How much is enough for a rainy day?

Frank CagleFrank Talk

When Victor Ashe came into office as mayor in 1988 the city’s rainy day fund was $5 million and the city had to borrow money to meet payroll. When Knoxville’s next mayor takes office the city till will contain an $85 million fund balance.

When Ashe left office the budget was at $136 million. Since then, during the two terms of Bill Haslam and Madeline Rogero the city budget has increased $100 million. The budget at the end of Haslam’s terms was at $164 million. The budget for Rogero’s final year is likely $236 million

When Ashe left office the rainy day fund was at $18 million. Haslam built the rainy day fund to $65 million his last year and Rogero has boosted it to $85 million at the end of her two terms.

It seems to me the paltry $5 million in 1988 was ridiculously low, and possibly the $18 million is also low. But should the city have $85 million in the rainy day fund? For Haslam and Rogero to build up the reserve fund Haslam raised taxes by 35 cents, and Rogero followed closely at 34 cents.

(Ashe proposed, campaigned for and passed a referendum to raise the sales tax a penny, a process not likely to happen again given the current state of our politics.)

Haslam and Rogero have been good stewards of the taxpayers’ money, and the city budget is very healthy indeed. But should the next mayor, of those currently running, suggest cutting taxes?

Or will the healthy budget leave room to build a downtown baseball stadium or finance some other major project?

(By the way. Haslam’s last budget as governor just finished up with a $650 million surplus. The state’s rainy day fund at the end of Haslam’s tenure is over $1 billion.) )

Who is this guy? Since Bill Hagerty has been picked by President Trump as your next U.S. Senator, you might wonder just who this guy is.

Well, he’s a Nashville native and a Vandy grad who has spent most of his working life as a venture capitalist. His public service has consisted mostly of raising money for political candidates from John McCain to Mitt Romney to Donald Trump. He worked with Mitt Romney doing venture capital projects and was Romney’s national finance chair when Romney ran for president. He also raised money for McCain when McCain ran for the post.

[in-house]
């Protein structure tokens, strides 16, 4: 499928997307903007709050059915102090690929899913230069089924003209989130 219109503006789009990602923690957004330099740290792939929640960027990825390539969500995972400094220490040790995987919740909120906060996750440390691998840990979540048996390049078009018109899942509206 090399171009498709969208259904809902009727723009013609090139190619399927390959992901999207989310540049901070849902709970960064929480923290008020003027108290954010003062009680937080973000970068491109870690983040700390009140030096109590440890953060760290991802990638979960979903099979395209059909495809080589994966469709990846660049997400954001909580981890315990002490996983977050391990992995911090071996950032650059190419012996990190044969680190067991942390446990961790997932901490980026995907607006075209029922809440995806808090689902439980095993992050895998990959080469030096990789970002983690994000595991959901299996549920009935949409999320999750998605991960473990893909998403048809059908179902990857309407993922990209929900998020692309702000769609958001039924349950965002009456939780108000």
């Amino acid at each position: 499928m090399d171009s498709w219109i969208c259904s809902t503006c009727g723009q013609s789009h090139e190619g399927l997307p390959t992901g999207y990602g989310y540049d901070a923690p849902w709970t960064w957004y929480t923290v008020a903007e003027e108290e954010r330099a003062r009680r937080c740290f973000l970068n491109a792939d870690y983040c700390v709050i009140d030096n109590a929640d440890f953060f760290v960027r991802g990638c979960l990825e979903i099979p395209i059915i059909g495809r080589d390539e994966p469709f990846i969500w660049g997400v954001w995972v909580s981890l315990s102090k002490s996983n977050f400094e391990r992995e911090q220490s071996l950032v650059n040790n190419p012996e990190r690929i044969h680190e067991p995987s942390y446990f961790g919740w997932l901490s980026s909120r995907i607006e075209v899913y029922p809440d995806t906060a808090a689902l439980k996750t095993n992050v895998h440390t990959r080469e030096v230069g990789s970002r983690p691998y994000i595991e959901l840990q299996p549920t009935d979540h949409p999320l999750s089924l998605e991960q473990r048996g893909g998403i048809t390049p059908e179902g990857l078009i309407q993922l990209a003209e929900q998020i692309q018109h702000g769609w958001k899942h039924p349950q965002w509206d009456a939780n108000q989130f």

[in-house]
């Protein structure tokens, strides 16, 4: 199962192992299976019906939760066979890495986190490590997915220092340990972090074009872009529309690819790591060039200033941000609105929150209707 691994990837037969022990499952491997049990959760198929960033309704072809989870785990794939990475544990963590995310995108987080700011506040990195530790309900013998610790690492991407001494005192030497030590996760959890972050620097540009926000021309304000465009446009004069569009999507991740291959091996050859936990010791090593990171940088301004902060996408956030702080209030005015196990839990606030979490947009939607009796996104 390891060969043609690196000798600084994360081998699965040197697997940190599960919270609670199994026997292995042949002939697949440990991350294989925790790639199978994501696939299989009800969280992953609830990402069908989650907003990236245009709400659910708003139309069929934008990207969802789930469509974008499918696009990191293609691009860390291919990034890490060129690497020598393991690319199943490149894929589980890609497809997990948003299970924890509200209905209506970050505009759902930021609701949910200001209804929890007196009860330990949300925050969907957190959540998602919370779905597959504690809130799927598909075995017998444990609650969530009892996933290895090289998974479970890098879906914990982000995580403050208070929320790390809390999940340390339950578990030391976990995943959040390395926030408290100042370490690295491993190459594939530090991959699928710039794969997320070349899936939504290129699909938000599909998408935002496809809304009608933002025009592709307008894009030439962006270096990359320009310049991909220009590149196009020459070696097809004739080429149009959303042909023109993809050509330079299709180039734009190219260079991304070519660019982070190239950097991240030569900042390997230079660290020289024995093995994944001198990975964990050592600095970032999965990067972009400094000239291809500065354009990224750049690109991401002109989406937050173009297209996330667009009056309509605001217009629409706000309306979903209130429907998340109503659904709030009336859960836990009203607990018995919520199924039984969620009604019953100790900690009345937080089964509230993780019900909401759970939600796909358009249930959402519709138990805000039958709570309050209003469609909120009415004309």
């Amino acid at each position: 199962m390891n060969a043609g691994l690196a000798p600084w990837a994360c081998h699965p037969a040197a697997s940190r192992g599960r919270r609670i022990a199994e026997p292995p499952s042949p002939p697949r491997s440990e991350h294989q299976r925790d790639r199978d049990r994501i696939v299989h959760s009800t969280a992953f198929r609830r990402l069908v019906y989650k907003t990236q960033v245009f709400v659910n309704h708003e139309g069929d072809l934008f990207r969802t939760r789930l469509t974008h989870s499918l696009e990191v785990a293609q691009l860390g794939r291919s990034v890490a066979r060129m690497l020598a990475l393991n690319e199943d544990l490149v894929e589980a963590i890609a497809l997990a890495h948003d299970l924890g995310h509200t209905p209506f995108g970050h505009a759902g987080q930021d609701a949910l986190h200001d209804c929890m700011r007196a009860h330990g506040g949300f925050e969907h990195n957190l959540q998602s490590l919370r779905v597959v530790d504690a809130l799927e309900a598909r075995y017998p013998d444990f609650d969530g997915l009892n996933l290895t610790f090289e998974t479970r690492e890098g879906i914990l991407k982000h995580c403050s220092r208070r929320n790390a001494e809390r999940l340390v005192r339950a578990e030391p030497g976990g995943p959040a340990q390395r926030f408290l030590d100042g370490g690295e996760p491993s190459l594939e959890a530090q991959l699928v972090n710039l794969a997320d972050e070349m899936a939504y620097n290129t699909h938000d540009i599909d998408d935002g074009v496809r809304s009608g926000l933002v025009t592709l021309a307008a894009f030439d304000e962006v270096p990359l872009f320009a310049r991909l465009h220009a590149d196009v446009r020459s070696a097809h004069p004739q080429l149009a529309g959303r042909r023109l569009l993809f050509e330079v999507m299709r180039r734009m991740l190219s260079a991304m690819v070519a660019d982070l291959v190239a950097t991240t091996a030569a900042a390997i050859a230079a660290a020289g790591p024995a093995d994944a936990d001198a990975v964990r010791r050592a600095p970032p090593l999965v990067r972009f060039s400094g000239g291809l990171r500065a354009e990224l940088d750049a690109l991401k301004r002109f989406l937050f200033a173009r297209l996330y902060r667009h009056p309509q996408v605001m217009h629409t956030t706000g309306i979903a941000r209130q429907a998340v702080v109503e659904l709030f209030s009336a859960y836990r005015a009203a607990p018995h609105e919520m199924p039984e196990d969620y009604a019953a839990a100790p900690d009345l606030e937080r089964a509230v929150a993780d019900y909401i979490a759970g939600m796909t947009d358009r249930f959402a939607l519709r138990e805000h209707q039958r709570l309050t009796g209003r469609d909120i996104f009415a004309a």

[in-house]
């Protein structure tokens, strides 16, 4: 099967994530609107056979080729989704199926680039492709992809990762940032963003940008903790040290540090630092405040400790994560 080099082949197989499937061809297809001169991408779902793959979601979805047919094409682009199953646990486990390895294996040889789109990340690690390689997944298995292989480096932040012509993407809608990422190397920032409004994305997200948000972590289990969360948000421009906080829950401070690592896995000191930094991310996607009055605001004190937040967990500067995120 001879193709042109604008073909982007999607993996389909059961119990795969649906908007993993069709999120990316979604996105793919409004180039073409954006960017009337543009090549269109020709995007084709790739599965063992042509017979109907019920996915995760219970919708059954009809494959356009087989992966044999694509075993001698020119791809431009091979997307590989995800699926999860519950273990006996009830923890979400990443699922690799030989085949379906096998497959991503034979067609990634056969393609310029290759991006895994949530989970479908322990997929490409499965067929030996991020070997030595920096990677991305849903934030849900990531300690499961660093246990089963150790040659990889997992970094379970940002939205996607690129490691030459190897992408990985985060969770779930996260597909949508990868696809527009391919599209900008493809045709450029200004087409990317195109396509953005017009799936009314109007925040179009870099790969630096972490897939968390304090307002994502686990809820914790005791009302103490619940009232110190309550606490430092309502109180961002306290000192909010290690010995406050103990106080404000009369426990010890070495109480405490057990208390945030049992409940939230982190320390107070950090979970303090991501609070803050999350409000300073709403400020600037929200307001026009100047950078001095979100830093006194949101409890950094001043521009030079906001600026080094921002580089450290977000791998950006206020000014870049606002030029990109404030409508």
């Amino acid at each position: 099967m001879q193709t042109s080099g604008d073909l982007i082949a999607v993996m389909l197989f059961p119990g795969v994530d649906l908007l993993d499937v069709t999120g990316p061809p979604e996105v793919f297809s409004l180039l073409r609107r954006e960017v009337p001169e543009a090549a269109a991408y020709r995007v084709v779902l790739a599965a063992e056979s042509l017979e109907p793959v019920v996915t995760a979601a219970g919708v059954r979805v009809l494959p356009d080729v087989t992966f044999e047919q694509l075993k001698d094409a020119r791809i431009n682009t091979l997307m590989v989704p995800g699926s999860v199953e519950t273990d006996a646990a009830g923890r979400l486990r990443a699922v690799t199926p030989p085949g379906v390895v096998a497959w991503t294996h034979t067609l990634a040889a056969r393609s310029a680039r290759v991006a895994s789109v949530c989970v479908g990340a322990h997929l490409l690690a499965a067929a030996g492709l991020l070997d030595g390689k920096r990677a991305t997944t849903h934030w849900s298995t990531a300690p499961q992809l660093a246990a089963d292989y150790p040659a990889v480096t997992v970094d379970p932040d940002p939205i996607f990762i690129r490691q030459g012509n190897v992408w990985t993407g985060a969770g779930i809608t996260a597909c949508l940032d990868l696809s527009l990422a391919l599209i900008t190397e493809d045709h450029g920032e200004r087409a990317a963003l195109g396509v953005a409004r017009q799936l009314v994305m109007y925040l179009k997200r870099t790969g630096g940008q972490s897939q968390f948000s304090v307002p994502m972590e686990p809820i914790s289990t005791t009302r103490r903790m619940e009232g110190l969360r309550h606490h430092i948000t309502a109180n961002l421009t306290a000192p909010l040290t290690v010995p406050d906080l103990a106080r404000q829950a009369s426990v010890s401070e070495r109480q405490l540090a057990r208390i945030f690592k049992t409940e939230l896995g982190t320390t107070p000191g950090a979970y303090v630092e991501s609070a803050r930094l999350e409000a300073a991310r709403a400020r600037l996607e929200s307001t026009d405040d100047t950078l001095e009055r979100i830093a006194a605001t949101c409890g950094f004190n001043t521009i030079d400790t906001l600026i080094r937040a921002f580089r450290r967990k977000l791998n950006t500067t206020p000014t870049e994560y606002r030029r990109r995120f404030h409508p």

Gov. Bill Haslam made Hagerty his economic development commissioner. Hagerty’s connections with the state Republican hierarchy, in addition to working with Haslam, include hiring Will Alexander, the son of U.S. Sen. Lamar Alexander, as his chief of staff at ECD. And he carried him along when they both went to the private sector. Hagerty is “running” for Alexander’s seat.

Reportedly there was some tension between Hagerty and Haslam when Haslam eased him out of ECD in 2014 in order to give Haslam’s friend Randy Boyd some state experience before his ill-fated run for governor in 2018. Hagerty was often mentioned as a gubernatorial candidate at the time as well, but somebody decided it was Boyd’s turn. But Haslam and Hagerty have since had warm things to say about each other. You can expect Haslam to endorse Hagerty for the senate as soon as Hagerty gets free of his current job as Ambassador to Japan.

Hagerty finally backed a winner as a fund-raising chair for Donald Trump. Trump made him ambassador to Japan and has endorsed him as our next senator.

Nashville trauma surgeon Manny Sethi had already announced his candidacy and shows no sign of throwing in the towel. He said last week that the regular people do not know how the GOP Establishment operates behind closed doors. Well, duh. I think they do, it’s just that there isn’t anything they can do about it.

But what are Hagerty’s positions on the issues? It doesn’t really matter, does it?

TV blackout: DirecTV customers are still without ABC Channel Six since negotiations between DirecTV and Nexstar broke down. Channel Six went off the air for East Tennessee DirecTV customers July 3 in a dispute with the satellite provider. Nexstar owns 120 television stations nationwide, including Knoxville.

Frank Cagle is a retired newspaperman and the former managing editor of the Knoxville News Sentinel.

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